1 Answer | Add Yours
The narrator begins the story as if he is writing an essay on the subject of what Poe often called ratiocination, which means something like logical analysis and solution of problems. Poe's purpose seems to be to establish a strong contrast between the opening and the story he tells ostensibly as a mere illustration of the principle he has been discussing in his essay. The reader is beguiled into thinking that this is just an philosophical essay, an intellectual exercise; but then Poe slowly leads the reader into the scene of the crime, and the story gradually becomes more and more emotionally moving until the actual crime is described in detail. The actual murders are, of course, the high point of the story, but Poe designs his story in such a way that the horrific scene is not described until near the end. (Truman Capote did something similar to this in his true-crime novel In Cold Blood.) From a discussion of things like whist, chess and checkers, the narrative has led the reader into a nightmarish scene in which an orangutan from Borneo in what is now Indonesia is attacking two screaming women with a straightedge razor. In this way the horror of the actual bloody massacre is enhanced by contrast with the calm discussion of the process of logical thinking.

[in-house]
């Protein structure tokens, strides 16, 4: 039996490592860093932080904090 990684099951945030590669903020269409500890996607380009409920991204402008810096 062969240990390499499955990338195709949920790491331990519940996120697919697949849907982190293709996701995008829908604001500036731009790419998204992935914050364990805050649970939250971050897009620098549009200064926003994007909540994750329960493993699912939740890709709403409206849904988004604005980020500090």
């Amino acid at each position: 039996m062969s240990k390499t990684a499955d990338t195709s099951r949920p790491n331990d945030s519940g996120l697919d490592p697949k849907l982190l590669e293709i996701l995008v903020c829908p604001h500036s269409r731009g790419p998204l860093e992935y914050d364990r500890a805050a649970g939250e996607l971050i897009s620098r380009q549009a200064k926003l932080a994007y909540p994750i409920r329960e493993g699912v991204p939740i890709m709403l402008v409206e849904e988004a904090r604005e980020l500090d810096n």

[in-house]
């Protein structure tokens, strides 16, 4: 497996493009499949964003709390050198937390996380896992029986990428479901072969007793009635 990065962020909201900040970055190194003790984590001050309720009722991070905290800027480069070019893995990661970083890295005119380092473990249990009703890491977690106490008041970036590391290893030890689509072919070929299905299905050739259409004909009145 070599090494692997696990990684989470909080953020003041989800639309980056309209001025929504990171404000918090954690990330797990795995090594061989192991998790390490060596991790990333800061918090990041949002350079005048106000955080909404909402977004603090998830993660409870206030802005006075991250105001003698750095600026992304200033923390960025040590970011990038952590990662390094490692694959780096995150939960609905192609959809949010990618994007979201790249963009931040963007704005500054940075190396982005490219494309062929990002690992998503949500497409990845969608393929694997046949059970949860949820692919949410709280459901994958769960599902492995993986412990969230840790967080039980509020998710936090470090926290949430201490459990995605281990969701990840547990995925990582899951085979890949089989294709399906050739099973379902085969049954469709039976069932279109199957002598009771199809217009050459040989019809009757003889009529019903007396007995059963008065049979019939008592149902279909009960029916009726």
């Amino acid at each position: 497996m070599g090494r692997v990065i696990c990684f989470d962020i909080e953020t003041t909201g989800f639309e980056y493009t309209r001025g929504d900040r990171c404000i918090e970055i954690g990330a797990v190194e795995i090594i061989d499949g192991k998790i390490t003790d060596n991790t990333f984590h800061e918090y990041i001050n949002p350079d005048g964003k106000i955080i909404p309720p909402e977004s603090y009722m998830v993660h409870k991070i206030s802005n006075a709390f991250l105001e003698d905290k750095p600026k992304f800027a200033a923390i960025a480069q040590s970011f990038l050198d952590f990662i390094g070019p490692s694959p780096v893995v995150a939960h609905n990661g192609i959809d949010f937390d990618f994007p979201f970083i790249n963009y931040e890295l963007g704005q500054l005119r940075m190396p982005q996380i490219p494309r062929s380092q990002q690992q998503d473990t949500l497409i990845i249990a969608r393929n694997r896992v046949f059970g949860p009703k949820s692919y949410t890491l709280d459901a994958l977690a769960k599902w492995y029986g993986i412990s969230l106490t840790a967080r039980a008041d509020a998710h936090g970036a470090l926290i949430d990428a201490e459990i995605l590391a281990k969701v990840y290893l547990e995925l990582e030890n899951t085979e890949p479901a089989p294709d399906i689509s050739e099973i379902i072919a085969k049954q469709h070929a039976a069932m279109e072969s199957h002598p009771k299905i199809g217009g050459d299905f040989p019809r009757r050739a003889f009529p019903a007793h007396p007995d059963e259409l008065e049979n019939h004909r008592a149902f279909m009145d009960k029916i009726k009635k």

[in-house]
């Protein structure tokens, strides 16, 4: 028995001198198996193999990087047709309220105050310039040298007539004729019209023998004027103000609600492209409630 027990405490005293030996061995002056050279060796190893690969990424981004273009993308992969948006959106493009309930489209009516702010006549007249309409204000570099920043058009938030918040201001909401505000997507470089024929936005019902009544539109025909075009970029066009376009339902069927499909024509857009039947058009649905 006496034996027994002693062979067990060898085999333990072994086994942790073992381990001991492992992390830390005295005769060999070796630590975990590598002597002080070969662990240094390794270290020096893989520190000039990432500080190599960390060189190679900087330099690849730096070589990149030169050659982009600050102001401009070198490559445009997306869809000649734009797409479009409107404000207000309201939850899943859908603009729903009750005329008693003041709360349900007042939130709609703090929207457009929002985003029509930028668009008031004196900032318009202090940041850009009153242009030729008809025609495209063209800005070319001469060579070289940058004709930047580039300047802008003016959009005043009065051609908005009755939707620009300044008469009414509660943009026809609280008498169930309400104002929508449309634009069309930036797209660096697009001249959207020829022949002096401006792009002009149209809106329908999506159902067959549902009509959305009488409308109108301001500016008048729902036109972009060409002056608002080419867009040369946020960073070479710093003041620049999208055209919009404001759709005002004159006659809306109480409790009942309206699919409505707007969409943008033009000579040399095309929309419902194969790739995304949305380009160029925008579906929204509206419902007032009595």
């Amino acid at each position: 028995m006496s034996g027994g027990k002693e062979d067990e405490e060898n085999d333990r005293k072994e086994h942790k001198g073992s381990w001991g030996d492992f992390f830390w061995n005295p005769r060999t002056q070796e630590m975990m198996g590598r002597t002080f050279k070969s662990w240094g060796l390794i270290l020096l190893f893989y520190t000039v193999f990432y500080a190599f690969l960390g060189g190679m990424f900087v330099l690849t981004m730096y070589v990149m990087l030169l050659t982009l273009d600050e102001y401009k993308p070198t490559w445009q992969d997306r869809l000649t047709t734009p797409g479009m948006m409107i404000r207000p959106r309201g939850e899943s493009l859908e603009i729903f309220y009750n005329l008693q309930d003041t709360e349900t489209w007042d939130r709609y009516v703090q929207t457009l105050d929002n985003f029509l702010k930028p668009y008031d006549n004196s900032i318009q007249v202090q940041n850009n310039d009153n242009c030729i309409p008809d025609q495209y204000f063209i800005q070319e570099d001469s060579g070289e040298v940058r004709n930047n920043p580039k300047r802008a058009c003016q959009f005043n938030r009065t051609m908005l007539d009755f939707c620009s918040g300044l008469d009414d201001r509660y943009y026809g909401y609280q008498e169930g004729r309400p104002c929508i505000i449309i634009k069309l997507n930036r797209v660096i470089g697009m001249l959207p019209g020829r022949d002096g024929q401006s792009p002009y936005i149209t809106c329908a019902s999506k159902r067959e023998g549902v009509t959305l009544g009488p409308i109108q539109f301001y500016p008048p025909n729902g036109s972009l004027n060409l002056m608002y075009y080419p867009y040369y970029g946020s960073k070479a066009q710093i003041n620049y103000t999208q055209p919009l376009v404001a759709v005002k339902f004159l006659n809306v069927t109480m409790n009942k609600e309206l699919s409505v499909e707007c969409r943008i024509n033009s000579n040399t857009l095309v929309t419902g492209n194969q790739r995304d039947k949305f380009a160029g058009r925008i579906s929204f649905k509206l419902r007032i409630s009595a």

The opening sentence reads:
THE MENTAL FEATURES discoursed of as the analytical, are, in themselves, but little susceptible of analysis.
Then after a lengthy discussion of analysis, or ratiocination, the narrator writes:
The narrative which follows will appear to the reader somewhat in the light of a commentary upon the propositions just advanced.
So the subject is ostensibly analysis, including a comparison of chess and checkers as well as the card game of whist; while the story of the murders in the Rue Morgue is only "a commentary upon the propositions just advanced." In addition to creating a strong contrast between cold reason and savage emotion, Poe is introducing C. Auguste Dupin, a very unusual character who became Arthur Conan Doyle's inspiration for his world-famous character Sherlock Holmes.
We’ve answered 319,654 questions. We can answer yours, too.Ask a question